Sen. Ken Salazar, an original co-sponsor of the 25x'25 resolution adopted by Congress, is the nominee to head the Interior Department. As a member of the Senate Energy and Natural Resources Committee, the second-term senator from Colorado says he "will do all I can to help reduce America's dangerous dependence on foreign oil" and work with Obama "as we take the moon shot on energy independence. That energy imperative will create jobs here in America, protect our national security, and confront the dangers of global warming." Salazar also said he wants to help "build our clean energy economy, modernize our interstate electrical grid, and ensure that we are making wise use of our conventional natural resources, including coal, oil, and natural gas."

Rep. Ray LaHood, a supporter of mass transit, is set to lead the Transportation Department in the new administration. As a co-sponsor in the House of the 25x'25 resolution ultimately enacted into the 2007 Energy Act, the Illinois lawmaker voted for legislation that would have eliminated tax breaks for oil and gas companies and diverted them to the development of renewable fuels. LaHood also voted for an amendment to the National Science Foundation funding bill that created a K-12 curriculum on global warming, climate change, and the actions people can take to lower greenhouse gas emissions. The six-term congressman Ray LaHood was recently honored for his work in promoting Illinois' 25x25 Renewable Energy Alliance during a special ceremony in Peoria last month. Former U.S. and Illinois House Representative Tom Ewing, a member of the National 25x'25 Steering committee and coordinator of Illinois' 25x25 efforts, joined other Illinois 25x'25 alliance members in presenting an award of appreciation to LaHood. "Ray LaHood has been a real champion of the 25x25 movement since we started it in 2004," said Ewing, speaking at the Illinois Commodity Classic conference in Bloomington. "He was a supporter of our independent resolution in Congress recognizing our goal of producing 25 percent of the nation's energy from renewable sources - including agricultural sources - by the year 2525."

Senator from New York and former Obama political adversary Hillary Clinton was nominated by the president-elect as Secretary of State. Sen. Clinton is a member of the Senate Committee on the Environment and Public Works and a co-sponsor of the 25x'25 resolution. She was a strong supporter of renewable energy provisions in the 2007 Energy Act. Her advocacy of measures that would stem climate change is expected to be carried into the international arena. Also expected to play a part in Clinton's approach to her role as Secretary of State is her support as a senator of policies to diversify energy supplies by investing in renewable energy technologies such as wind and solar, and her promotion of the environmentally responsible recovery of oil and gas resources. She also championed energy-efficiency in cars, homes, and offices.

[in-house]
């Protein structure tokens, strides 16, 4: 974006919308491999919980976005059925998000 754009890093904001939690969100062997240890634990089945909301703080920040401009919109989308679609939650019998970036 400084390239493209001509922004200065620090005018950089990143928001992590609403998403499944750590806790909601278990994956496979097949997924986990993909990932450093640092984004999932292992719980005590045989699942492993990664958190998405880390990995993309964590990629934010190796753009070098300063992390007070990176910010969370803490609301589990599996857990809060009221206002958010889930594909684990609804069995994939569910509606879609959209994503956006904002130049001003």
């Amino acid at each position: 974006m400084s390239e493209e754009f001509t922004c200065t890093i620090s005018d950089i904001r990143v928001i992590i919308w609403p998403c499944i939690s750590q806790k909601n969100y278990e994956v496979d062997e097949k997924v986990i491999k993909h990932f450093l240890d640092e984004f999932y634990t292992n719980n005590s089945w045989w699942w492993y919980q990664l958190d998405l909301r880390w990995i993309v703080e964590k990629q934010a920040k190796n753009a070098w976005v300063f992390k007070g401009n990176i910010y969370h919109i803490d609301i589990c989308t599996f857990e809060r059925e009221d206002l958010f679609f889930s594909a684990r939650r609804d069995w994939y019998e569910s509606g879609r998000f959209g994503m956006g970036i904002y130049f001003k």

Former Senate Majority Leader Tom Daschle, one of the first national political leaders to embrace the 25x'25 Vision when the campaign was launched in 2006, was nominated to be Secretary of Health and Human Services. The secretary-designate has long promoted the clean air benefits of renewable energy and is expected to tout the health advantages inherent to improved air quality as the Obama administration develops energy policies that reduce polluting emissions. With more than 25 years of service in the House of Representatives and the Senate, and 10 years as Senate Democratic Leader, Daschle has played an instrumental role in the development of U.S. legislative and regulatory policy. He brings to the incoming administration extensive Washington experience and high odds for quick Senate confirmation. The former South Dakota senator, who lost his bid for re-election in 2004, has been serving as a member of the Energy Future Coalition national Steering Committee and a ''special public policy adviser'' with the Washington law and lobbying firm of Alston & Bird. His portfolio there includes health care and renewable energy.

Rep. Hilda L. Solis, a green jobs advocate and author of clean energy job training legislation included in the 2007 energy bill, has been nominated to head the Labor Department. Her legislation authorizes up to $125 million in funding to establish national and state job training programs, administered by the Department of Labor, to help address job shortages that are impairing growth in green industries, such as energy efficient buildings and construction, renewable electric power, energy efficient vehicles, and biofuels development. H.R. 2847 was included in the Energy Independence and Security Act adopted by Congress and signed into law in December, 2007.